WEBENCH® Tools/UCC2813-3-Q1: IC not starting up

Prodigy 160 points

Replies: 27

Views: 226

Part Number: UCC2813-3-Q1

Tool/software: WEBENCH® Design Tools

Hi,

I'm attempting to use a UCC2813 chip to make a AC->24Vdc supply.  I used WEBENCH to start the design and basically copied its output directly:

However I don't get any output from the supply.  What I'm finding is that Vcc of the UCC2813 is very low - it hovers around 3.8-4V, which is right around the UVLO threshold of the chip and also right at the hairy edge of Vgs on the switching FET.

The circuit straight from WEBENCH (as shown in the schematic above) doesn't start up at all, because Vcc is around 3.6V.  I removed D13 (Zener), increased C13 from 15uF to 120uF, and decreased R2+R3 from 500k to 300k.  Doing those will get the UCC2813 to switch, but Vcc is still hovering around 4V, and is apparently not enough to switch the MOSFET:

In both screenshots here, the green trace is the gate of the MOSFET and the yellow trace is the source pin of the MOSFET.  It looks like the UCC2813 tries to switch through a normal startup - when you zoom in you can see the output PWM start at a very low duty cycle and ramp up - and it switches until Vcc falls below the UVLO, then it gives up; then C13 recharges and it tries again.  But nothing ever gets through the transformer.

One caveat on the scope screenshots is that I took those with 50Vdc across the input capacitor, rather than rectified AC.  What seems interesting is that Vcc is the same if the input is 50Vdc or rectified 120Vac and the behavior of the circuit doesn't change.  I was actually able to get a stable output from the supply in this configuration - I reduced R2+R3 to 82k, and with 50Vdc input I got a solid 5ish volts output.  When I tried to scale this back up, something smoked and the MOSFET shorted internally.  Oops!  But I think what this tells me is that something is dragging down Vcc, but I haven't figured out what it could be.  Any help would be greatly appreciated! 

Thanks

27 Replies

  • Hi Elliot! 

    Thanks for reaching out and for using our Webench tool! Nothing jumps out at me here, but let me retrace your footsteps and see if I encounter the same issues in simulation. I will get back to you with an update on Thursday.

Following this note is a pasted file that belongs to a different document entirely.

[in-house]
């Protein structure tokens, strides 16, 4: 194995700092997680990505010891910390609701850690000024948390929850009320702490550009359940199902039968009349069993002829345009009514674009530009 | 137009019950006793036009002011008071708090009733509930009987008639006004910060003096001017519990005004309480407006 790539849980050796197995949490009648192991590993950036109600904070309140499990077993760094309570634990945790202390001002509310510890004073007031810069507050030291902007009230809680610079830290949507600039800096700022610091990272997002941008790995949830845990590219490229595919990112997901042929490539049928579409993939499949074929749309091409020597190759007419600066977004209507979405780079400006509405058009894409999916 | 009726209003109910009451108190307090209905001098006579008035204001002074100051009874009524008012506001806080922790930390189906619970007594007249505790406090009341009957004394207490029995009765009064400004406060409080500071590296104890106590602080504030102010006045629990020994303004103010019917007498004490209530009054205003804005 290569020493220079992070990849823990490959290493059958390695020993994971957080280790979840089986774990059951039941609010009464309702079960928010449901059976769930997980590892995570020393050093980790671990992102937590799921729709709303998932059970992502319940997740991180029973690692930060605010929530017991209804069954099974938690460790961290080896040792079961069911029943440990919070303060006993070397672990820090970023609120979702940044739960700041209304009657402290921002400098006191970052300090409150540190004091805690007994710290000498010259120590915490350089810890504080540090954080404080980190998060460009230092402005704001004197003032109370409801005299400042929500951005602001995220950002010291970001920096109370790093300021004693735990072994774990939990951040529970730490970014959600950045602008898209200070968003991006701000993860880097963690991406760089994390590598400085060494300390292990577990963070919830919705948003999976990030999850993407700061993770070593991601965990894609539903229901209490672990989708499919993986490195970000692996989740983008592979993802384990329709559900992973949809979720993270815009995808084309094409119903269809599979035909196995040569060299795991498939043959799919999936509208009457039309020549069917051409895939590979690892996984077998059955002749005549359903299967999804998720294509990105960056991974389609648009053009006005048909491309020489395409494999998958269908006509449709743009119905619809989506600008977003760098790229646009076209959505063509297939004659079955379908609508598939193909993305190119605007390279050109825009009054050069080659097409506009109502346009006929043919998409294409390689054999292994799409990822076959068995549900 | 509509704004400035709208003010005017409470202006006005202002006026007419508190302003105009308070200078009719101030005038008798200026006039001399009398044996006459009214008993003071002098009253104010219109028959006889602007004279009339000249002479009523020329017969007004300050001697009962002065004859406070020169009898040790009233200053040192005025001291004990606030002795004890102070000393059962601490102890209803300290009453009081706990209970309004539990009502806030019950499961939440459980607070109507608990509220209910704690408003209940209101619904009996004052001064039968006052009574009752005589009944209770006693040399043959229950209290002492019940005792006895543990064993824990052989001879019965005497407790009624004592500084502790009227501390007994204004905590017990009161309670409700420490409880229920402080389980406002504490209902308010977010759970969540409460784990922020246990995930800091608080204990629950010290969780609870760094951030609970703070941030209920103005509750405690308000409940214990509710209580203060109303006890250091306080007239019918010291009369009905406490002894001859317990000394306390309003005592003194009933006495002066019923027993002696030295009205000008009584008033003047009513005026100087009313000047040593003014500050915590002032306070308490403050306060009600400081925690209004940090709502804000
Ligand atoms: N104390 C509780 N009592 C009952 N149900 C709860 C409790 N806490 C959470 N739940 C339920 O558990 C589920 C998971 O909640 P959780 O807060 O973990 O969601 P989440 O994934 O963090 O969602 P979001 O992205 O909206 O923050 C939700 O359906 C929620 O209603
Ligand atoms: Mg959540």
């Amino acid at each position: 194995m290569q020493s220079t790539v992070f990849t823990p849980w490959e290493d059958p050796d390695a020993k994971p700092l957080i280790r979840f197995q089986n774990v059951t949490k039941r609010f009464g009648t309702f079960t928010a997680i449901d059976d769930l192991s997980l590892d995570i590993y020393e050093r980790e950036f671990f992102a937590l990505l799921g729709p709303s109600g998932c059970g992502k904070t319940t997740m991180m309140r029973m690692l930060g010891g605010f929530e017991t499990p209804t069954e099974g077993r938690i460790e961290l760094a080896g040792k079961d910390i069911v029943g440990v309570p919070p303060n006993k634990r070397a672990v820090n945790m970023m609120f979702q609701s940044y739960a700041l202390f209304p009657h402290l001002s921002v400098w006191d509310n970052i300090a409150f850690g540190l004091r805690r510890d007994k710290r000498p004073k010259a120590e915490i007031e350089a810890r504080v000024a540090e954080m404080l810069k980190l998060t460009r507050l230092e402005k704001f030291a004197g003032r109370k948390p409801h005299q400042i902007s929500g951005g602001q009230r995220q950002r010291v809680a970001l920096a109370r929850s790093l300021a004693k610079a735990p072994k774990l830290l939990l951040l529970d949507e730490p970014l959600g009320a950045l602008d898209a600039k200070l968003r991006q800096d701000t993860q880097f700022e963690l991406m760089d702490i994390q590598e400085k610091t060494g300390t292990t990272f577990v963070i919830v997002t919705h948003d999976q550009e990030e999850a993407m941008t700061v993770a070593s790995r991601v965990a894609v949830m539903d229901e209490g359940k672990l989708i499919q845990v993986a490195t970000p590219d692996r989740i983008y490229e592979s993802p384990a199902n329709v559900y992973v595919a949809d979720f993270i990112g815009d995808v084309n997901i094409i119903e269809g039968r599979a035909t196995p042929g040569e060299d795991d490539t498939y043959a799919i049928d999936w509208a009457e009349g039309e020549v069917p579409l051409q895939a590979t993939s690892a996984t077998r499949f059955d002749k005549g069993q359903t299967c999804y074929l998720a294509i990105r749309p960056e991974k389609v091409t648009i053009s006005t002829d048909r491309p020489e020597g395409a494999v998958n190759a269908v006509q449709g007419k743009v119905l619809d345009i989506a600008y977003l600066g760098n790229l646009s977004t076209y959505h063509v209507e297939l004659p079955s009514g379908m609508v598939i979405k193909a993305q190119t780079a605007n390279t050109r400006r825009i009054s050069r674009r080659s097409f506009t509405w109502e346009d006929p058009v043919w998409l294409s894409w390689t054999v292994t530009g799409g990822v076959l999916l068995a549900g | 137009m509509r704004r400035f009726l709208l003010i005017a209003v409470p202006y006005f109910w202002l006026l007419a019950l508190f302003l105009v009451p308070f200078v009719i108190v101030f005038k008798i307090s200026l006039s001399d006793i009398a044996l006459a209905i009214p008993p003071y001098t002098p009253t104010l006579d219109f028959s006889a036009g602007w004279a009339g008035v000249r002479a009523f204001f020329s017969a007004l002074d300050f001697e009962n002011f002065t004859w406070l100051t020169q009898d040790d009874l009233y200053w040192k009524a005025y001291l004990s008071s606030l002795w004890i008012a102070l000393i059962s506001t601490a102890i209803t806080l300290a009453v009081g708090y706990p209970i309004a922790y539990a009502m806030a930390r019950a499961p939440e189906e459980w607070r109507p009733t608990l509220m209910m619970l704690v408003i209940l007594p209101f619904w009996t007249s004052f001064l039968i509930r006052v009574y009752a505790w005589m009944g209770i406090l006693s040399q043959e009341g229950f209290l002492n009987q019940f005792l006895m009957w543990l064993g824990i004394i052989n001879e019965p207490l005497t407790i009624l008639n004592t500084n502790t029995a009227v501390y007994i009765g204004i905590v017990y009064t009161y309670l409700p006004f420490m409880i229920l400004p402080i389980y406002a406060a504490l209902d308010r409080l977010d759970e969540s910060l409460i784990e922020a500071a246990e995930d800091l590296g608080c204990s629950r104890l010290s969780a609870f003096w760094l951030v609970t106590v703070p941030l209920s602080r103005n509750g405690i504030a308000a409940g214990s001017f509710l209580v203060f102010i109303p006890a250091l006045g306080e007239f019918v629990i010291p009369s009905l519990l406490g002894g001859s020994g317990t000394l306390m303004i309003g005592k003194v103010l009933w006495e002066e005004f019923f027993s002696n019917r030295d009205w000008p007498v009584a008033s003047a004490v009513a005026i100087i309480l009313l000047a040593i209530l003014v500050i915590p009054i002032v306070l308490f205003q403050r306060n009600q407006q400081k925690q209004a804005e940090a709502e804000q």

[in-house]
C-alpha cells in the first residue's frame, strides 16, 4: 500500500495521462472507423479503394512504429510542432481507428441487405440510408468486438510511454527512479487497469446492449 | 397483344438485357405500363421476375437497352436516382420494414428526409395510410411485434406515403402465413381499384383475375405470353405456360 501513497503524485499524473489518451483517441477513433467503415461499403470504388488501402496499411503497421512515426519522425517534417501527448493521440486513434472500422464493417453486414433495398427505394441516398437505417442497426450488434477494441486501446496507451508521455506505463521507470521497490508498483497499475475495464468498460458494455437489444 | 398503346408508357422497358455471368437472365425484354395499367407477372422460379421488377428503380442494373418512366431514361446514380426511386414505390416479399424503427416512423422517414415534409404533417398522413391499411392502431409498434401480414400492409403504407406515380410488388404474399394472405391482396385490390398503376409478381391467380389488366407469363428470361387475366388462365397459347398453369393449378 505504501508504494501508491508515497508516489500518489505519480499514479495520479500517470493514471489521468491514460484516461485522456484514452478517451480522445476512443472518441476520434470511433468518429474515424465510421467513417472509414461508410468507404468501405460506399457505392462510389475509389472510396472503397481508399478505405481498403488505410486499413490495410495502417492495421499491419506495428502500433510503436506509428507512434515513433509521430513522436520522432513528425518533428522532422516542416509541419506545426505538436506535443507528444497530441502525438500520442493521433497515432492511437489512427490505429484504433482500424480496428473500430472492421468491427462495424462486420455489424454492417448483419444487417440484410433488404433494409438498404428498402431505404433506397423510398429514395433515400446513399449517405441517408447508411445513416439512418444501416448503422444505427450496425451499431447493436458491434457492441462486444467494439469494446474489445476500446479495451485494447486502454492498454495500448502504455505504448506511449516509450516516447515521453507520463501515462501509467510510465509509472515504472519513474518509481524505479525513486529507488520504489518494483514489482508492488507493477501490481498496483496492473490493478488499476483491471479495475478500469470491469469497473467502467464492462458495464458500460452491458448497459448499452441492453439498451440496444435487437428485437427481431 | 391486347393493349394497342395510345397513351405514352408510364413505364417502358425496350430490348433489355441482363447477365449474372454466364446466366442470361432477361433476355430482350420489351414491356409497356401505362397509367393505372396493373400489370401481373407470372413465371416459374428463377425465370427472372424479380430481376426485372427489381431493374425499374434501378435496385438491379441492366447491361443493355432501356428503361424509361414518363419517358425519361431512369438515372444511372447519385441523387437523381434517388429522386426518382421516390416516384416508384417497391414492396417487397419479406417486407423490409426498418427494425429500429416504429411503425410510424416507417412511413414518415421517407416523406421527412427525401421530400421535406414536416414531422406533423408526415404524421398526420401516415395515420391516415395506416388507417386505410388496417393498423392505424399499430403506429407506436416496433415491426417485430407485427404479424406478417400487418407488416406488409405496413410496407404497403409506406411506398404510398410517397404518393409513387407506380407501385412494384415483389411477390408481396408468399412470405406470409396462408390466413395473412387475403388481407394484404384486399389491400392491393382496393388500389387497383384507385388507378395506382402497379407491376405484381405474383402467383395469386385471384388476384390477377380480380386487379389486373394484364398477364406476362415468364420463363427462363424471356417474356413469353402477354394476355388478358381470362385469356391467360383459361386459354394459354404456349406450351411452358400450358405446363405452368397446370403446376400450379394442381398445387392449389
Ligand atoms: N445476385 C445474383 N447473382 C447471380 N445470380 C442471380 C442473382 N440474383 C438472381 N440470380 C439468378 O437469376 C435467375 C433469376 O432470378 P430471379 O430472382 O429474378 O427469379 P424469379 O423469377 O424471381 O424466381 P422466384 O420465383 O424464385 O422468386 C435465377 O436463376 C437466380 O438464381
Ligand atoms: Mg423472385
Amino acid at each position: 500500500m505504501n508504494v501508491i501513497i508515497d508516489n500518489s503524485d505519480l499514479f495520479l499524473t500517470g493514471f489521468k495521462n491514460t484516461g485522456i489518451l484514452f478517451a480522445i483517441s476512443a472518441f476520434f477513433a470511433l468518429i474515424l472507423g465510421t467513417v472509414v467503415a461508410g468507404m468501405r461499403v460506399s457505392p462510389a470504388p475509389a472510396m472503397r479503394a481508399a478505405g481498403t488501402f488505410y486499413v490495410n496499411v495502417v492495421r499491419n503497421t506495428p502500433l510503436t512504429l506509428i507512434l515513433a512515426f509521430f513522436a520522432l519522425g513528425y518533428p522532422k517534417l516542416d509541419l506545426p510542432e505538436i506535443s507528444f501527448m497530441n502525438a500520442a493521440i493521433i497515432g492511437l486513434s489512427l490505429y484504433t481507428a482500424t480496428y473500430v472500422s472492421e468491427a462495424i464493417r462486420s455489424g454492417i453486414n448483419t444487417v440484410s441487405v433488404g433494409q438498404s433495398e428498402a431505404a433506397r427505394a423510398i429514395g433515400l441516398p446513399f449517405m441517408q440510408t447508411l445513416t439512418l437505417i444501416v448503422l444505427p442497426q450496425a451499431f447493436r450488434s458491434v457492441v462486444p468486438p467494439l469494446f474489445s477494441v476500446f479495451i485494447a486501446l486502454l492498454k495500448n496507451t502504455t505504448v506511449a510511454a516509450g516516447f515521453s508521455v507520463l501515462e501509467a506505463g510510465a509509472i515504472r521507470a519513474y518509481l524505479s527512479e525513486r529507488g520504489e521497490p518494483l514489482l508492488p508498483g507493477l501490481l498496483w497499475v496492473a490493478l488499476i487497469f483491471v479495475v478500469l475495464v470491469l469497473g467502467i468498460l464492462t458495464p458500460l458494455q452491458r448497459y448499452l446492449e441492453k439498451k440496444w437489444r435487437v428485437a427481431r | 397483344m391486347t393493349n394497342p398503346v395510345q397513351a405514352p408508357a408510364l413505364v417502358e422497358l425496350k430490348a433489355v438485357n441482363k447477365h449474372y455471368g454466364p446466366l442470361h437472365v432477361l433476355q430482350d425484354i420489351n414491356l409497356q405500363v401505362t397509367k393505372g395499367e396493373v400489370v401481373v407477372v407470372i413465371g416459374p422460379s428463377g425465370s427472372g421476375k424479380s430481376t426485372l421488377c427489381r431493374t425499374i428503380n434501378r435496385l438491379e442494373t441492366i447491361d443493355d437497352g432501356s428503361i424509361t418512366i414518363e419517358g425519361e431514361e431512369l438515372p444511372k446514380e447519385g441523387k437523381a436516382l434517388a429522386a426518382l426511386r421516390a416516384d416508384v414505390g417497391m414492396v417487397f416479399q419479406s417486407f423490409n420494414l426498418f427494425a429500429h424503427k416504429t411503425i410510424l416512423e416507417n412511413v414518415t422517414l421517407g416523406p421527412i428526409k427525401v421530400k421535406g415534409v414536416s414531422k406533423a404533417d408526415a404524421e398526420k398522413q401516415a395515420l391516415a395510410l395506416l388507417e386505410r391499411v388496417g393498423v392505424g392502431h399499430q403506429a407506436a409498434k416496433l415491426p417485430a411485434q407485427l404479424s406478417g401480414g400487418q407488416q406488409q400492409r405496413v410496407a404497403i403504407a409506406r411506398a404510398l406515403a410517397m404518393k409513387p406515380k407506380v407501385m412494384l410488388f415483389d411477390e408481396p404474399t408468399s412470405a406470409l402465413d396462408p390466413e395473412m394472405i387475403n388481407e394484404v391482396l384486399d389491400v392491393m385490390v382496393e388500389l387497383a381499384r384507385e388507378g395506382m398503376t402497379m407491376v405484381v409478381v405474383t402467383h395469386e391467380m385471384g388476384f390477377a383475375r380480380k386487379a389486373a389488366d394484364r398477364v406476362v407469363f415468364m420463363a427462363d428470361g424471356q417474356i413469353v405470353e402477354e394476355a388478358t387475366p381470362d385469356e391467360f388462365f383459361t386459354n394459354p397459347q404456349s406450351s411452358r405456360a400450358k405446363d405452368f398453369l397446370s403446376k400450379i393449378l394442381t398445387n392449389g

Thanks again for getting in touch, I look forward to talking more!

    Aidan Davidson

  • In reply to Aidan Davidson1:

    Excellent, thanks!

  • In reply to Elliott Potter:

    Hi Elliot! 

    I took a look at your schematic, thanks again for sharing! It definitely seems like the bootstrap circuit is having issues starting up and keeping the UCC2813 IC running. 

    Can you try lifting up the VCC pin from the board, isolating it, and providing VCC with a bench DC supply? Try starting the power supply with different load conditions and observe the time it takes for voltage to appear on the aux winding. I suspect you may need an even larger capacitor than the 120uF you changed over. 

    Also, if you're concerned about current leaking back through R2 & R3 to the HVDC rail, you can add a diode in series to prevent leakage. 

    Be careful about reducing R2 & R3 too far, you may provide too much current to the device. However, from the datasheet, the recommended max current at the VCC pin is 25mA and with 50VDC and R2+R3=83kOhm I don't think you should be coming close to that. 

    Thanks again for reaching out, give that test a try and think about possibly increasing C13's value further. 

    Aidan Davidson

  • In reply to Aidan Davidson1:

    Hi!  OK I tried a couple of things.

    First, I replaced C13 from 120uF to 200uF; it didn't seem to have any impact.

    Next, I removed D5 and R3, and powered the UCC2813 from a benchtop supply (10V, current limited to 50mA).  I applied AC and then powered up the UCC2813 and got 24V, briefly (maybe 4-5 seconds), then the AC input fuse (F3, it says 1A on the schematic but it's actually 2A) opened.  I had no load on the output (I meant to plug in a 60 ohm resistor but forgot).  Nothing appears to be damaged, but I'm not sure why the fuse opened so I stopped there.  Any thoughts?  The current draw on the benchtop supply never hit that 50mA limit but I didn't see what it was doing.  If nothing leaps to mind, on Monday I'll try using the 50V benchtop supply instead of the AC input and another 10V supply for the UCC2813, that way I can safely probe it with the oscilloscope while it's starting up.

    Thanks!

  • In reply to Elliott Potter:

    Hi Elliot!